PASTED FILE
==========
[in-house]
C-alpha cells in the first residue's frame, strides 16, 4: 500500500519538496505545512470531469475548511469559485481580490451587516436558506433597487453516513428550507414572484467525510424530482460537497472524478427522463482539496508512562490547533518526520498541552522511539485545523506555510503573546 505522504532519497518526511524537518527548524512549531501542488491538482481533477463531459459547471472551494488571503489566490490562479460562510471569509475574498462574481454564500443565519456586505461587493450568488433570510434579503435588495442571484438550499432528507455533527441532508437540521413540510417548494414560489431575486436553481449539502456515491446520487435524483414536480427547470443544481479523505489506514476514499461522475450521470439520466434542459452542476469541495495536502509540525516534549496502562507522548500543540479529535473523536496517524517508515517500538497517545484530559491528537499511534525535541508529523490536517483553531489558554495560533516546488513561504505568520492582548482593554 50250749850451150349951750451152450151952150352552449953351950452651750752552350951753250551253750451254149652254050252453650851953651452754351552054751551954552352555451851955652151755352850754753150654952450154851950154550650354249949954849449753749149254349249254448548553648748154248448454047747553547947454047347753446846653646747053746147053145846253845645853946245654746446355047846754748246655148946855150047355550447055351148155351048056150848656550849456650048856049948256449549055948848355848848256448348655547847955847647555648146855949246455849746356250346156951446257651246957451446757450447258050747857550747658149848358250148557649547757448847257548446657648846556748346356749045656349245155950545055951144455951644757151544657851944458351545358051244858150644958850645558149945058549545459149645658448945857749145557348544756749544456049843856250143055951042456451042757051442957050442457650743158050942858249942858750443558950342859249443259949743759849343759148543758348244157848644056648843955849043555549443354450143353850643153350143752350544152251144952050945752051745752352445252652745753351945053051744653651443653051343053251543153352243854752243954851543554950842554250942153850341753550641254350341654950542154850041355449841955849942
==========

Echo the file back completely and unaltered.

[in-house]
C-alpha cells in the first residue's frame, strides 16, 4: 500500500519538496505545512470531469475548511469559485481580490451587516436558506433597487453516513428550507414572484467525510424530482460537497472524478427522463482539496508512562490547533518526520498541552522511539485545523506555510503573546 505522504532519497518526511524537518527548524512549531501542488491538482481533477463531459459547471472551494488571503489566490490562479460562510471569509475574498462574481454564500443565519456586505461587493450568488433570510434579503435588495442571484438550499432528507455533527441532508437540521413540510417548494414560489431575486436553481449539502456515491446520487435524483414536480427547470443544481479523505489506514476514499461522475450521470439520466434542459452542476469541495495536502509540525516534549496502562507522548500543540479529535473523536496517524517508515517500538497517545484530559491528537499511534525535541508529523490536517483553531489558554495560533516546488513561504505568520492582548482593554 50250749850451150349951750451152450151952150352552449953351950452651750752552350951753250551253750451254149652254050252453650851953651452754351552054751551954552352555451851955652151755352850754753150654952450154851950154550650354249949954849449753749149254349249254448548553648748154248448454047747553547947454047347753446846653646747053746147053145846253845645853946245654746446355047846754748246655148946855150047355550447055351148155351048056150848656550849456650048856049948256449549055948848355848848256448348655547847955847647555648146855949246455849746356250346156951446257651246957451446757450447258050747857550747658149848358250148557649547757448847257548446657648846556748346356749045656349245155950545055951144455951644757151544657851944458351545358051244858150644958850645558149945058549545459149645658448945857749145557348544756749544456049843856250143055951042456451042757051442957050442457650743158050942858249942858750443558950342859249443259949743759849343759148543758348244157848644056648843955849043555549443354450143353850643153350143752350544152251144952050945752051745752352445252652745753351945053051744653651443653051343053251543153352243854752243954851543554950842554250942153850341753550641254350341654950542154850041355449841955849942